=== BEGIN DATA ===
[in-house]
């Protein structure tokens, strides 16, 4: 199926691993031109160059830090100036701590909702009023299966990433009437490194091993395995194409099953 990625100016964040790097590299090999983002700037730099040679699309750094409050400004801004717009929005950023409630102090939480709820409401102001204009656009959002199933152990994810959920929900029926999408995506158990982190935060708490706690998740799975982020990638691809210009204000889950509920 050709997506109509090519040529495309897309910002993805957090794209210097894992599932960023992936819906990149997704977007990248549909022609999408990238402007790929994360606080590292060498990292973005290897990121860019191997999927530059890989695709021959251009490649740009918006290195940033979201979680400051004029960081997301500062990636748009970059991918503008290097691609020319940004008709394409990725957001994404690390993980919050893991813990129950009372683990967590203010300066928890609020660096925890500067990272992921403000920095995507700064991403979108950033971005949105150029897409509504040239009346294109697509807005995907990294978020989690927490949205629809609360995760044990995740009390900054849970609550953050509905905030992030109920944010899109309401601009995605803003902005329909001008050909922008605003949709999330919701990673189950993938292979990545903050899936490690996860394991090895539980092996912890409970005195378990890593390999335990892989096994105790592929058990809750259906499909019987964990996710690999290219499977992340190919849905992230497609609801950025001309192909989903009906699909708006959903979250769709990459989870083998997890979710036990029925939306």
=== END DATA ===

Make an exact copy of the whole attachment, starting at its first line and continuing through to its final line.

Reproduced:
[in-house]
């Protein structure tokens, strides 16, 4: 199926691993031109160059830090100036701590909702009023299966990433009437490194091993395995194409099953 990625100016964040790097590299090999983002700037730099040679699309750094409050400004801004717009929005950023409630102090939480709820409401102001204009656009959002199933152990994810959920929900029926999408995506158990982190935060708490706690998740799975982020990638691809210009204000889950509920 050709997506109509090519040529495309897309910002993805957090794209210097894992599932960023992936819906990149997704977007990248549909022609999408990238402007790929994360606080590292060498990292973005290897990121860019191997999927530059890989695709021959251009490649740009918006290195940033979201979680400051004029960081997301500062990636748009970059991918503008290097691609020319940004008709394409990725957001994404690390993980919050893991813990129950009372683990967590203010300066928890609020660096925890500067990272992921403000920095995507700064991403979108950033971005949105150029897409509504040239009346294109697509807005995907990294978020989690927490949205629809609360995760044990995740009390900054849970609550953050509905905030992030109920944010899109309401601009995605803003902005329909001008050909922008605003949709999330919701990673189950993938292979990545903050899936490690996860394991090895539980092996912890409970005195378990890593390999335990892989096994105790592929058990809750259906499909019987964990996710690999290219499977992340190919849905992230497609609801950025001309192909989903009906699909708006959903979250769709990459989870083998997890979710036990029925939306």